Before performing the steps in this procedure, ensure that ​Microsoft BizTalk ESB Toolkit is installed and configured on the computer where you are creating this application.

To add a custom pipeline

  1. Within the BtsSalesforceIntegration solution, create a new BizTalk Server project. Name the project CustomPipeline.

  2. Within the CustomPipeline project, add a new receive pipeline. Name the pipeline as AddNamespace.btp.

  3. Within the Decode stage of the pipeline, from the toolbox, drag and drop the ESB Add Namespace pipeline component. Within the Disassemble stage, drag and drop the XML disassembler pipeline component.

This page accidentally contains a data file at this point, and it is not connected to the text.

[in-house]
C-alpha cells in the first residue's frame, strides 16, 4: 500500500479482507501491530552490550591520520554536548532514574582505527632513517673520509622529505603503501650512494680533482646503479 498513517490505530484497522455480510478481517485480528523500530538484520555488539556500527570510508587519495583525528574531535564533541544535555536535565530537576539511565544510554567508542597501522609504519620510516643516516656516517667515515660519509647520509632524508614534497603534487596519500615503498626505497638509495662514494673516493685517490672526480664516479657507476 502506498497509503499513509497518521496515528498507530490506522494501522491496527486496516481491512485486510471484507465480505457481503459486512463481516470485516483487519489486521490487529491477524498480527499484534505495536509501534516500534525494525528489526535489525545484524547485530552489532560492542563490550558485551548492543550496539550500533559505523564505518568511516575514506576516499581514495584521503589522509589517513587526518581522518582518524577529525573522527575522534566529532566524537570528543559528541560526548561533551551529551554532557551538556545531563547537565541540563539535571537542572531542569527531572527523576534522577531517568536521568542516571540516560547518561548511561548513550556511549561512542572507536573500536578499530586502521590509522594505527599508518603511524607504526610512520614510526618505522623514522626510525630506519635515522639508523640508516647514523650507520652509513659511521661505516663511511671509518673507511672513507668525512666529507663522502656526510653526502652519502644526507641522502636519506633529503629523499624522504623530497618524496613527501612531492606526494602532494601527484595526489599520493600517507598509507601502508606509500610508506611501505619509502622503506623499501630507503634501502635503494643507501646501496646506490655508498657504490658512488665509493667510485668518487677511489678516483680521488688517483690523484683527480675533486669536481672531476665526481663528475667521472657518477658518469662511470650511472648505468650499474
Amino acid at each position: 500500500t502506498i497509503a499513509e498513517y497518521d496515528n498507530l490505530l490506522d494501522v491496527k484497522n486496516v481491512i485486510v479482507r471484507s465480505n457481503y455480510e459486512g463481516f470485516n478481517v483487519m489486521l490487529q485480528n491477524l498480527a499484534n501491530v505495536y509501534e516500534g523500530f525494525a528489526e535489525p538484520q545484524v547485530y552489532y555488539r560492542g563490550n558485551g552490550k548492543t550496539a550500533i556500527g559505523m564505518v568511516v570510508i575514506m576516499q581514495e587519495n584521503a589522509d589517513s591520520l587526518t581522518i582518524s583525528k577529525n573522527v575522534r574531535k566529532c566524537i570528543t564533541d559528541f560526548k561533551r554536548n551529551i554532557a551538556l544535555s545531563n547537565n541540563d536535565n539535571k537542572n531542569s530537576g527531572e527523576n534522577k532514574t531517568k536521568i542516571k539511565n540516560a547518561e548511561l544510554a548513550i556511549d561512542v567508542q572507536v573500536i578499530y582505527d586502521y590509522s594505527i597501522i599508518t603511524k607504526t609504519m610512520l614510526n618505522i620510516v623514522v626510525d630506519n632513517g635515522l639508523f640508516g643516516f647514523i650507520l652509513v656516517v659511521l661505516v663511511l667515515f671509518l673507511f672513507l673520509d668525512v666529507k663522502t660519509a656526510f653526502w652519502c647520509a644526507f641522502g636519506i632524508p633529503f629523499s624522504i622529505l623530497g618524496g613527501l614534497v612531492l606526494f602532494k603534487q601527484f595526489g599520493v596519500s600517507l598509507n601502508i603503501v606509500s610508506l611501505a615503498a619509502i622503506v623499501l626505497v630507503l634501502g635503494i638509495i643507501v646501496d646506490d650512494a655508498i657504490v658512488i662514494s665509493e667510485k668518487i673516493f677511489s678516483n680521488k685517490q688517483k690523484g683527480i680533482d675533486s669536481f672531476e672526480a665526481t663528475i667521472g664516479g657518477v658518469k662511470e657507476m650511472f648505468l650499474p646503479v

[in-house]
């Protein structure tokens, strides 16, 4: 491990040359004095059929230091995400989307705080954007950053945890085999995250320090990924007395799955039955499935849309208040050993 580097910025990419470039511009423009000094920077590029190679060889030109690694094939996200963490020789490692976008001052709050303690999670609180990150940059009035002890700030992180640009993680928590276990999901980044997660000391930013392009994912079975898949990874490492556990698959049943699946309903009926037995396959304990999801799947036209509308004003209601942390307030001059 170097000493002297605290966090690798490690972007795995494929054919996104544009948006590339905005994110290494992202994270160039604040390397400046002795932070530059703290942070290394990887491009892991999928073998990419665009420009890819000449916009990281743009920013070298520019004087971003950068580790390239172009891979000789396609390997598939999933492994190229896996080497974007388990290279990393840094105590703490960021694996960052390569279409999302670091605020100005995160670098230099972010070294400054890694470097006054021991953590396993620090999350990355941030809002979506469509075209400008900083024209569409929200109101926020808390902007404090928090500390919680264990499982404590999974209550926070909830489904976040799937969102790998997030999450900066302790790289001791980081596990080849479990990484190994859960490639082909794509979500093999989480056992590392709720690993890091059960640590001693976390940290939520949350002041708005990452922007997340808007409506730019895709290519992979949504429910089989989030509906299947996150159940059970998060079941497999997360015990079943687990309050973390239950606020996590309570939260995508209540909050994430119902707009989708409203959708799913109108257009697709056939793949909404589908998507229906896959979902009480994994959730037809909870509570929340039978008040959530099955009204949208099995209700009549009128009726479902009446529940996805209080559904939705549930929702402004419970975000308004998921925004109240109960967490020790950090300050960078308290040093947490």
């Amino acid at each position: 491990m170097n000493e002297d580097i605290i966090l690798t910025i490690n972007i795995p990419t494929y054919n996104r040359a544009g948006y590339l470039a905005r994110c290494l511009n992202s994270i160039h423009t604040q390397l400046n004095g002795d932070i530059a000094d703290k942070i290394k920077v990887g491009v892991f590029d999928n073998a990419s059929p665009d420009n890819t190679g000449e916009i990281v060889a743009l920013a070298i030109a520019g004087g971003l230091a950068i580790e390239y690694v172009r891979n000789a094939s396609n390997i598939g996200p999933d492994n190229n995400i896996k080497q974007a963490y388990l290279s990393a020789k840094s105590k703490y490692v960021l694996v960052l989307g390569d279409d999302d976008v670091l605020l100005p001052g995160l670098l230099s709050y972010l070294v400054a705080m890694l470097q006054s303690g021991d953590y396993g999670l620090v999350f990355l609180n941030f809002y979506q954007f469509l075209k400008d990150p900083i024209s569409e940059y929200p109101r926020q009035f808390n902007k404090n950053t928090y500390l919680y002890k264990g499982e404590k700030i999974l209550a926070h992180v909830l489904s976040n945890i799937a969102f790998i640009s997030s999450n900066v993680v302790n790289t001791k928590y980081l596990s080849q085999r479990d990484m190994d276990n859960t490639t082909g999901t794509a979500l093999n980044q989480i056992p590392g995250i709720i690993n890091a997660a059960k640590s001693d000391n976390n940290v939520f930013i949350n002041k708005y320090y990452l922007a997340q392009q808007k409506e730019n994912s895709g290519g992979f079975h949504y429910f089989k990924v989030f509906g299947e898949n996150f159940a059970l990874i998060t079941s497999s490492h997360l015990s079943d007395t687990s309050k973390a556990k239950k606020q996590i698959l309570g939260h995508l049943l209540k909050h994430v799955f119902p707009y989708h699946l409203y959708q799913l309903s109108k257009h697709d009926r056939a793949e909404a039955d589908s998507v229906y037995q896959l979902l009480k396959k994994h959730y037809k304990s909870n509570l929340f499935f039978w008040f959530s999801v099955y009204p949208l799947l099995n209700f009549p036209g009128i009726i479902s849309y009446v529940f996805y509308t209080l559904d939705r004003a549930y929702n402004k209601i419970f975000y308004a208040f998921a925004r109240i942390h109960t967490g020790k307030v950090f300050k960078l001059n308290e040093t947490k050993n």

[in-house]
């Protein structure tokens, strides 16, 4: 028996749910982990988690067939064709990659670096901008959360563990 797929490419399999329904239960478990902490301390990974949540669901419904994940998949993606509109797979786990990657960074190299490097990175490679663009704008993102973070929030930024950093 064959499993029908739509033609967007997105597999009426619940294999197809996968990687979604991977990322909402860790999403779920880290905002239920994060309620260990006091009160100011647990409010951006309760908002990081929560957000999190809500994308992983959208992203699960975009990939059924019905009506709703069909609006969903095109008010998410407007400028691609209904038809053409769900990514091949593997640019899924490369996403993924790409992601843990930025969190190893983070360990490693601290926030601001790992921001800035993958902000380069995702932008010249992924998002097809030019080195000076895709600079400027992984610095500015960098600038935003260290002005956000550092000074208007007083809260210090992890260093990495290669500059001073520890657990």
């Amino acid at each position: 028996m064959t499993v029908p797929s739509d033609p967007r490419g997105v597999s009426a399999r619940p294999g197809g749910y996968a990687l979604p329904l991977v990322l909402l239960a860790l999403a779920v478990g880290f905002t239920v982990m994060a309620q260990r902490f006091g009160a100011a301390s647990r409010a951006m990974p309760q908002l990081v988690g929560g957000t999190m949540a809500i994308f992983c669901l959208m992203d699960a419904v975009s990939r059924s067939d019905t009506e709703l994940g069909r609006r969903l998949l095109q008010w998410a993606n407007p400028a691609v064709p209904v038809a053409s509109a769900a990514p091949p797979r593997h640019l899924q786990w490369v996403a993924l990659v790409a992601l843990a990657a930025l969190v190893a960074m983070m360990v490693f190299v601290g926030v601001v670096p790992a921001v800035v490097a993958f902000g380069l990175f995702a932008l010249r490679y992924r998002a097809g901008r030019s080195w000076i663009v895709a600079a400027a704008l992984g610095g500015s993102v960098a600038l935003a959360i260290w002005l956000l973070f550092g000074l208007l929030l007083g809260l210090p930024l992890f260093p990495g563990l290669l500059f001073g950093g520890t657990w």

noteNote
    If the ESB Add Namespace pipeline component is not listed in the toolbox, you can add it. Right-click the BizTalk Pipeline Components tab, and then click Choose Items. In the Choose Toolbox Items dialog box, click the BizTalk Pipeline Components tab, select the check box for ESB Add Namespace component, and then click OK.

  4. Add a strong name key file to the project and save the project.

  5. Right-click the CustomPipeline project and select Properties. In the Deployment tab, for Application Name, enter SalesforceIntegration.

  6. Save changes to the project.

In this topic, added a custom behavior to authenticate with Salesforce and a custom pipeline to add a namespace to the Salesforce response. We’ll use these custom components while configuring the physical ports in BizTalk Server Administration console.

See Also